“I like the big Omega Alpha Shad buzzbait because it has a big profile,” Lintner suggests. “I’ll put on an 8-inch black lizard and throw that thing out there, and they’ll just destroy it. Once those water temperatures drop a little and they go into feeding mode, it’s like a light switch: they’re all over a bait like that, or maybe an Alabama-rig.”
Lintner will throw a Jackall Aska in red craw when the water is stained, or copper shad if there’s a lighter tint. If the bite is a little tougher, he’ll run a ¾-ounce Omega football-head jig with brown or purple trailer.
“You can clean house on a jig throwing if off secondary points,” he says.
BUB TOSH, Paycheck Baits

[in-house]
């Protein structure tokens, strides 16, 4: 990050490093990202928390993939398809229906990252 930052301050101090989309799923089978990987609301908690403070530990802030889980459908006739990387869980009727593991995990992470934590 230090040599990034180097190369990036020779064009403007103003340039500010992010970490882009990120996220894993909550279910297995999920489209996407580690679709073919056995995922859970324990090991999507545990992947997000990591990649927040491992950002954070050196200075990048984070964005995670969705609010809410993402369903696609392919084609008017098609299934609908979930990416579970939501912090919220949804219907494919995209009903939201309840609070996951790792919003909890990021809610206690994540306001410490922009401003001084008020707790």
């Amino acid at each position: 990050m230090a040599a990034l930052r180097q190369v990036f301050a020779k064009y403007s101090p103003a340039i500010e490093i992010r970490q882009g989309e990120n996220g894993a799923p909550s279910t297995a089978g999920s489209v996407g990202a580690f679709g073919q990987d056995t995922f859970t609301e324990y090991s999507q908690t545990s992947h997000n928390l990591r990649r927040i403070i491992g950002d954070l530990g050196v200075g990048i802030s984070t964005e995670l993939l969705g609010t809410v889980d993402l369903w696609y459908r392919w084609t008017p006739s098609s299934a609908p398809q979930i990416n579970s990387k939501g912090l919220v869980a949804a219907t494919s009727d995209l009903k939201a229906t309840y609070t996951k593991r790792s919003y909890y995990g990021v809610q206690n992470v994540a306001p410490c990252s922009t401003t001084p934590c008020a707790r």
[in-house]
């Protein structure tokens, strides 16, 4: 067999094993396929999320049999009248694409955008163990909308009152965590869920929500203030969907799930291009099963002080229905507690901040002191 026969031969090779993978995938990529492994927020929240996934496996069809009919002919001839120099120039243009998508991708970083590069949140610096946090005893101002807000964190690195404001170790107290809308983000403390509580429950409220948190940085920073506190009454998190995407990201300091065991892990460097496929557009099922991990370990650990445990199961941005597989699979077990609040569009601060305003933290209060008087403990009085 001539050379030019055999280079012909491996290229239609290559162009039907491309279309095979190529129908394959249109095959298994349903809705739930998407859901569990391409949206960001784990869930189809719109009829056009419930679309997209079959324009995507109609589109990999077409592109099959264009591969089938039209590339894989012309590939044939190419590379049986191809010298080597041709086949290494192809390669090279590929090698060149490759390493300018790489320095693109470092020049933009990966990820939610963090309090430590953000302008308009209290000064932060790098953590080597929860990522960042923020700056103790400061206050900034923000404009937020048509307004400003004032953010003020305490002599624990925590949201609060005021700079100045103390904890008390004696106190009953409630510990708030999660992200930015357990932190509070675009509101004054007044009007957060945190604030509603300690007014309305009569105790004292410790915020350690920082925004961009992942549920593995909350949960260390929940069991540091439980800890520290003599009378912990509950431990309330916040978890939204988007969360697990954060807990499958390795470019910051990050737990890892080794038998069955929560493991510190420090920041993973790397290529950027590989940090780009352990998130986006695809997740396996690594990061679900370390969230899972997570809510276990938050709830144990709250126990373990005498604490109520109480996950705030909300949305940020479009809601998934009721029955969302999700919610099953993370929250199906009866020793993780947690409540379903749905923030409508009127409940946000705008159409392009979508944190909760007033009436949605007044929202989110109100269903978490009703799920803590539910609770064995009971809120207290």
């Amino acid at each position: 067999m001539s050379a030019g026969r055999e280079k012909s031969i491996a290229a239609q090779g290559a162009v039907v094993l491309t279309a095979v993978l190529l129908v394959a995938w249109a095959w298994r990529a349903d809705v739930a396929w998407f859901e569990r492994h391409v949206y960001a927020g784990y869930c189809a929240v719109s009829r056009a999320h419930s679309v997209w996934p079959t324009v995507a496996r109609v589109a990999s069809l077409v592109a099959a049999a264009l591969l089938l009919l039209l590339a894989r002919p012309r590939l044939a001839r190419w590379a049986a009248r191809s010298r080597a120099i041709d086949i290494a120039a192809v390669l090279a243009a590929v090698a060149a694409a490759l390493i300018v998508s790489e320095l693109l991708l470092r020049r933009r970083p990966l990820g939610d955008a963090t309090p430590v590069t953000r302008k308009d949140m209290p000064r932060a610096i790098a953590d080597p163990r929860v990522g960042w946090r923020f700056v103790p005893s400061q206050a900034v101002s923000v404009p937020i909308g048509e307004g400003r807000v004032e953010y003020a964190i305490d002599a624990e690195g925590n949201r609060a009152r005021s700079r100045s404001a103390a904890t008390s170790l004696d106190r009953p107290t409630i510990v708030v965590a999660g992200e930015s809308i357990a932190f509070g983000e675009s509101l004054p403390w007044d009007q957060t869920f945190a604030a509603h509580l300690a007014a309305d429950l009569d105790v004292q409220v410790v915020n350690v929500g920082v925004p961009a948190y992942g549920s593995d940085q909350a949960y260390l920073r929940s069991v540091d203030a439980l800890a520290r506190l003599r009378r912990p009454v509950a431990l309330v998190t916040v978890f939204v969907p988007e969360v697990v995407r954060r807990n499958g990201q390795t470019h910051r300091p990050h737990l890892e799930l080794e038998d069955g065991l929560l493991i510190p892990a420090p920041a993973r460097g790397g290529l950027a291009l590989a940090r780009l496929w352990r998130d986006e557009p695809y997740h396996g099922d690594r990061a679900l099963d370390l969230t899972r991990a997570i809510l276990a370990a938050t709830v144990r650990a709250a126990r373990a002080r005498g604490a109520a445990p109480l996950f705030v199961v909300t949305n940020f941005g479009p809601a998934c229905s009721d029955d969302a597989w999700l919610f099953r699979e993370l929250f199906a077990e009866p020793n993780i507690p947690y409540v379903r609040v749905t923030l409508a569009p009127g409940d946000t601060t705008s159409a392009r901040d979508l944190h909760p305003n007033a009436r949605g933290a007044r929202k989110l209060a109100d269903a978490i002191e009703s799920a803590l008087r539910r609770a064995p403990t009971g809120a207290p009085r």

A tasty trio of largemouth options
Leave it to obtuse thinker Bub Tosh of Paycheck baits to pull the following out of his bag of tricks: Los Banos Creek Reservoir near Gustine. Part of the three-reservoir Los Banos Creek Recreation Area – the more well-known San Luis Reservoir and O’Neill Forebay being the other two – this fishery is stuffed to the banks with stocked trout and bluegill, and kicks out more than a few 12- to 15-pound largemouth every fall.
“It’s an unbelievable lake,” Tosh says. “The record there is 18 pounds, and it gives up more than its share of 10-pounders. I’ve been snapped off by a fish there fishing 65-pound braid – they get big. And there’s about a million ways to catch them there. There’s a lot of wood, a lot of grass and tules, and some descent offshore stuff. It fishes like a huge lake because there’s just so much there to choose from.”